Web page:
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China-HBCU Exchange Program Launched

Freddie Allen, NNPA Senior Washington Correspondent | 1/4/2015, 11:44 p.m.
In an effort to develop the next generation of global leaders, the Thurgood Marshall College Fund, joined, Perfect World, the ...
Robert Xiao, the CEO of Perfect World (left) and Johnny Taylor, president and CEO of the Thurgood Marshall College Fund celebrate the new Perfect World U.S.-China Young Leaders Fellowship program. Freddie Allen/NNPA

WASHINGTON (NNPA) – In an effort to develop the next generation of global leaders, the Thurgood Marshall College Fund, joined, Perfect World, the China Education Association for International Exchange (CEAIE) and domestic groups focused on building ties between the United States and China to embark on a new student exchange program.

The Zhi-Xing China – Perfect World U.S.-China Young Leaders Fellowship program will offer students and mid-career professionals the opportunity to travel across China, strengthening business and personal networks, and sharing inspirational cross-cultural experiences with their Chinese peers.

Perfect World, an online gaming company, will assist in funding the fellowship initiative, which is open to all educational disciplines and industries, through 2025.

Johnny Taylor, president and CEO of the Thurgood Marshall College Fund, a group that advocates for nearly 300,000 students through a network that includes publicly-supported Historically Black Colleges and Universities (HBCUs), said that after meeting with world leaders in the public and private sector, he found Perfect World to be the perfect partner, because not only were they interested in entry-level opportunities for HBCU students, but they were also looking for mid-tier professionals, as well.

Taylor said that the exchange isn’t just about number-crunchers and programmers, but it also about graphic designers and artists.

Taylor noted that people limit science, technology, engineering and math (STEM) professions very much, but in reality everyone interacts with STEM every day.

“Everything that we do is about STEM,” said Taylor.

Robert Xiao, the CEO of Perfect World, said through conversations with Taylor, he discovered that they shared a similar vision and a grand goal of changing people in the United States and in China.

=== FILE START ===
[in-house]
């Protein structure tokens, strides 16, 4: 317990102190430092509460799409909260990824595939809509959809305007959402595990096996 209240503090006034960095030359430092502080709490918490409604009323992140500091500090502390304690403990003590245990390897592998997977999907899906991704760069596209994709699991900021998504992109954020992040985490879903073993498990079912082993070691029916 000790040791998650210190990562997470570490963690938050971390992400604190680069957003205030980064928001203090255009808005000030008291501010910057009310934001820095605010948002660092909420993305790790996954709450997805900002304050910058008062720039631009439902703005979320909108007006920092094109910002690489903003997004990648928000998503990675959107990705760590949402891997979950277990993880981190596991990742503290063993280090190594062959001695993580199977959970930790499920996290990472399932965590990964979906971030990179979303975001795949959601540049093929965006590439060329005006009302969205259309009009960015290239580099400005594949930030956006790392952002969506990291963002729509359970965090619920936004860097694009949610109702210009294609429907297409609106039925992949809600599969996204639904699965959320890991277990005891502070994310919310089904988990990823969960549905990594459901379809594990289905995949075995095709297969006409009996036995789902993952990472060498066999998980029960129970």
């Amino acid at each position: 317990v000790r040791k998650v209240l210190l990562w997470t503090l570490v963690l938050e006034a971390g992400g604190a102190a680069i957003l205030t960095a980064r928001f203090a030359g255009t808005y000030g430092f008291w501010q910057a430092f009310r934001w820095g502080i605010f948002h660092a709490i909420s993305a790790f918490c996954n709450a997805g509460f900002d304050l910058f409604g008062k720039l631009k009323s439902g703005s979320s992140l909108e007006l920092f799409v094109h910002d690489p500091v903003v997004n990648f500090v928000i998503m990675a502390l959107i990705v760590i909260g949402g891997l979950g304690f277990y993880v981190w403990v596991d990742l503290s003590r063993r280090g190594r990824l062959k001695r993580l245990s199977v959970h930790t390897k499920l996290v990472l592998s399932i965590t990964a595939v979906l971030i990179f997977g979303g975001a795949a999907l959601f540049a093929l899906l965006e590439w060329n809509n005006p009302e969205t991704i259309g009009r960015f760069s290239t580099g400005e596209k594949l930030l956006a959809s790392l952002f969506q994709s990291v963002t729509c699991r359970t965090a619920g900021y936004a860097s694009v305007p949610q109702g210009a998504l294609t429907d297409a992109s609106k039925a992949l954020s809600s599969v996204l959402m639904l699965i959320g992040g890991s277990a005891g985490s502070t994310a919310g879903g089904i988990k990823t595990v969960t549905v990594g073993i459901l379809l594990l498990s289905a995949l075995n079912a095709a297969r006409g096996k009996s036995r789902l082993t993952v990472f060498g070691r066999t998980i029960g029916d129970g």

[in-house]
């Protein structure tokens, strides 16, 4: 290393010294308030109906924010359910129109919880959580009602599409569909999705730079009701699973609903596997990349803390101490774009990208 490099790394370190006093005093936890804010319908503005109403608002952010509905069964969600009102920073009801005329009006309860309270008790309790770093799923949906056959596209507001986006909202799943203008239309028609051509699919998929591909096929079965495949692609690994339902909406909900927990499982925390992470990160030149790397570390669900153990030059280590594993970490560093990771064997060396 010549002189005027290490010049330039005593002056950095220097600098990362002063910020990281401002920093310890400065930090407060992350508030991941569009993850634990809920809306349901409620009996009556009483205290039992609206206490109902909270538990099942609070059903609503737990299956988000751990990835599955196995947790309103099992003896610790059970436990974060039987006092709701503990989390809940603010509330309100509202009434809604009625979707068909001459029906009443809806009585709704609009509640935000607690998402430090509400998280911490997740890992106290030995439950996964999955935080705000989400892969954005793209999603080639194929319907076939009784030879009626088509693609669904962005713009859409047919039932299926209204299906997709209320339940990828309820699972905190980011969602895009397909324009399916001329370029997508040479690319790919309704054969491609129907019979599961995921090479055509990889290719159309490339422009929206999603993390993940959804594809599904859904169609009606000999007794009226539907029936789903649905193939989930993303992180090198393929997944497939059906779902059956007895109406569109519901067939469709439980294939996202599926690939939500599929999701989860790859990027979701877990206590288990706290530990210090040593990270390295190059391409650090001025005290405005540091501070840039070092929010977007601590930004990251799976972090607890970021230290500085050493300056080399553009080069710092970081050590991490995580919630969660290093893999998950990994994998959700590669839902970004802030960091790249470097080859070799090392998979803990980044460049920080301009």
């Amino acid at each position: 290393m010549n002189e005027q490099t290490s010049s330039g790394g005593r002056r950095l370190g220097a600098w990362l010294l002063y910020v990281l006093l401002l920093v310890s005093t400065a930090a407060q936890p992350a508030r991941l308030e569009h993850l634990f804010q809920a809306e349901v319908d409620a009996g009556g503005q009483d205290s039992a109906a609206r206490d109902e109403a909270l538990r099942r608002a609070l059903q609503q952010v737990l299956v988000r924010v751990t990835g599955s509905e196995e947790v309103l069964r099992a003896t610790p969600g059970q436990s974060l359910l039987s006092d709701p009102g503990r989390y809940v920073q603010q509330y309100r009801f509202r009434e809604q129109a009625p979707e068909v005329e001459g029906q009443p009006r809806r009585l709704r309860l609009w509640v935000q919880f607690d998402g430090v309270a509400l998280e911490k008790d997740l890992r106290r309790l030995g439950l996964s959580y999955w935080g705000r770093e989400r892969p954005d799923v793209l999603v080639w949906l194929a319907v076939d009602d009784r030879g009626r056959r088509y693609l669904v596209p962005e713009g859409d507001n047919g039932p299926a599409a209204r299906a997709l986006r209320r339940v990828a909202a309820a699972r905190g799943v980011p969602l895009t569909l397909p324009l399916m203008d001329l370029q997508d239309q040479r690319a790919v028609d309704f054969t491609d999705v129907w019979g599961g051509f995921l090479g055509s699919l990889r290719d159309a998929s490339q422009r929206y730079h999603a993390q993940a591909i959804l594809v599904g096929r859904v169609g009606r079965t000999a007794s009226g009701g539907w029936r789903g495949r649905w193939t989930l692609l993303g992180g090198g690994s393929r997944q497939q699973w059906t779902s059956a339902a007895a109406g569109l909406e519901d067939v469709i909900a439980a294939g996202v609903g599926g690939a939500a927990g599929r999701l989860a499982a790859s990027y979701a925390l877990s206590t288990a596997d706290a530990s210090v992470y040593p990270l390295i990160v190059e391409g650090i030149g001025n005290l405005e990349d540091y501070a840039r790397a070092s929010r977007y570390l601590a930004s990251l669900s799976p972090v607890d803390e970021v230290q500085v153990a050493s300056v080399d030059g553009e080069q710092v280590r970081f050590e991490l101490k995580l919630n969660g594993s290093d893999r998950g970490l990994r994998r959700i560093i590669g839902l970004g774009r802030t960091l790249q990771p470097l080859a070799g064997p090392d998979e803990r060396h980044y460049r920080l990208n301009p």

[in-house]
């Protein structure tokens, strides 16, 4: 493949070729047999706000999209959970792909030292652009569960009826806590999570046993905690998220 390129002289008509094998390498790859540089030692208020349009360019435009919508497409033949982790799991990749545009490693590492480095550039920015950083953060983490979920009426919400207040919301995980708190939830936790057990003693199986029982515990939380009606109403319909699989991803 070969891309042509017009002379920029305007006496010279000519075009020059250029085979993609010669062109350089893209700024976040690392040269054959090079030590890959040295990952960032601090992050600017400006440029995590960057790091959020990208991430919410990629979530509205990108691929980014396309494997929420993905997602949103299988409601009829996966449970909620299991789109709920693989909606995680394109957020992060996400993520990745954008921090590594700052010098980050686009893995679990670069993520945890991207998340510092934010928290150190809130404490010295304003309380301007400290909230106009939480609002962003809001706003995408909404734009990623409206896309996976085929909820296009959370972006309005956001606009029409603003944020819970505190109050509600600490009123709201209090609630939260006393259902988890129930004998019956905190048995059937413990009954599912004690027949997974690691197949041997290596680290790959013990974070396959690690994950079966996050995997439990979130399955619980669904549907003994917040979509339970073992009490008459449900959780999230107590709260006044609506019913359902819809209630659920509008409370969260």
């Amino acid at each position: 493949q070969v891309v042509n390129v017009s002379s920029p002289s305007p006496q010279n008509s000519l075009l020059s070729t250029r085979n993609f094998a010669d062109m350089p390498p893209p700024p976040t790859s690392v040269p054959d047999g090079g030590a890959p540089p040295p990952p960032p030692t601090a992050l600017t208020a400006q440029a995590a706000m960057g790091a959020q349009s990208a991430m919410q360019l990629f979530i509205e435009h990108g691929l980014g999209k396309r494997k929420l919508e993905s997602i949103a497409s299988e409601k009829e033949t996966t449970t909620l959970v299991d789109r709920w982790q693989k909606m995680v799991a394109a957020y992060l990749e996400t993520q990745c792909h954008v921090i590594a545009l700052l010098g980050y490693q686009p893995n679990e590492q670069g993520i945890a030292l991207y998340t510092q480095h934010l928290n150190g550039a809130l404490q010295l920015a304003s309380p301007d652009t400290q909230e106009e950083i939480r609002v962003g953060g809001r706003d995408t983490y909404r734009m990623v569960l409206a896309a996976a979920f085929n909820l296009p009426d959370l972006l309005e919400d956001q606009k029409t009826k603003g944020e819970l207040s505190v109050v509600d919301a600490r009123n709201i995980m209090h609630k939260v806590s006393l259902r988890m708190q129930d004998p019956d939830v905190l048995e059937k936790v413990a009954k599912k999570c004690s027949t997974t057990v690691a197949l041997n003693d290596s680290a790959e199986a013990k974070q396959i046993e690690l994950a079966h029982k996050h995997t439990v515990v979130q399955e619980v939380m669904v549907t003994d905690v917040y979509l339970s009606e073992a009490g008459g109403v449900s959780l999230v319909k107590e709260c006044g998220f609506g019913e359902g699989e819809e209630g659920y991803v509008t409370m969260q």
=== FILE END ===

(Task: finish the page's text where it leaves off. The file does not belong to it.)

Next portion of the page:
“We know a lot of young professionals need to not only grasp the technology part and the art part, but also the culture part,” said Xiao. “You gotta go abroad, you gotta be able talk to different people, you have to understand other nations and other cultures deeper.”

Xiao added that not only will Perfect World benefit from these types of exchanges, but the industry will benefit as well.

The Perfect World CEO said that he wants to expose Black college students to the “the beautiful business from China” while giving Chinese students a modern piece of America and a deeper understanding of the community.

Xiao continued: “That’s what we call an “’exchange.’”

According to the International Monetary Fund, China recently surpassed the United States as the world’s largest economy. Taylor said that it would be senseless not to have relationships with the Chinese, especially with what he called a ‘Chinese American company.’ Perfect World is publicly traded on the NASDAQ stock exchange.

During a ceremony on Capitol Hill to announce the fellowship program, Hao Ping, the vice minister of education in the Ministry of Education in China, noted that Chinese President Xi Jinping explained that in 1978, during early student exchange efforts, 52 Chinese students were sent to study in the U.S. and eight American students traveled to China. Hao called the exchange “a landmark event in the establishment of China-U.S. diplomatic relations.”